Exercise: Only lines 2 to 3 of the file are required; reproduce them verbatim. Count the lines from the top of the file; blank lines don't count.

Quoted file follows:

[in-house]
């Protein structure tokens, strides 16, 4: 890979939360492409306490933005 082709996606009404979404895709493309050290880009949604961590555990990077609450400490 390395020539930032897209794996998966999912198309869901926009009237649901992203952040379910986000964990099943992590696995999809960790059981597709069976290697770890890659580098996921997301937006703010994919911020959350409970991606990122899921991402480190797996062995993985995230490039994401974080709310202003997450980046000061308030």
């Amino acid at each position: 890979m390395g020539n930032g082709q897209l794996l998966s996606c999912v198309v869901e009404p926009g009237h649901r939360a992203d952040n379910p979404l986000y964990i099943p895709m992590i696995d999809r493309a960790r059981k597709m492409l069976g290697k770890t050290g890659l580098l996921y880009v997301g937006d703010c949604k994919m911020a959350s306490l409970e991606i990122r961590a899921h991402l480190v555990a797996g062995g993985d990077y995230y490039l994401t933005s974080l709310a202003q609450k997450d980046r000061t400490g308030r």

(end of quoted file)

């Protein structure tokens, strides 16, 4: 890979939360492409306490933005 082709996606009404979404895709493309050290880009949604961590555990990077609450400490 390395020539930032897209794996998966999912198309869901926009009237649901992203952040379910986000964990099943992590696995999809960790059981597709069976290697770890890659580098996921997301937006703010994919911020959350409970991606990122899921991402480190797996062995993985995230490039994401974080709310202003997450980046000061308030």
């Amino acid at each position: 890979m390395g020539n930032g082709q897209l794996l998966s996606c999912v198309v869901e009404p926009g009237h649901r939360a992203d952040n379910p979404l986000y964990i099943p895709m992590i696995d999809r493309a960790r059981k597709m492409l069976g290697k770890t050290g890659l580098l996921y880009v997301g937006d703010c949604k994919m911020a959350s306490l409970e991606i990122r961590a899921h991402l480190v555990a797996g062995g993985d990077y995230y490039l994401t933005s974080l709310a202003q609450k997450d980046r000061t400490g308030r």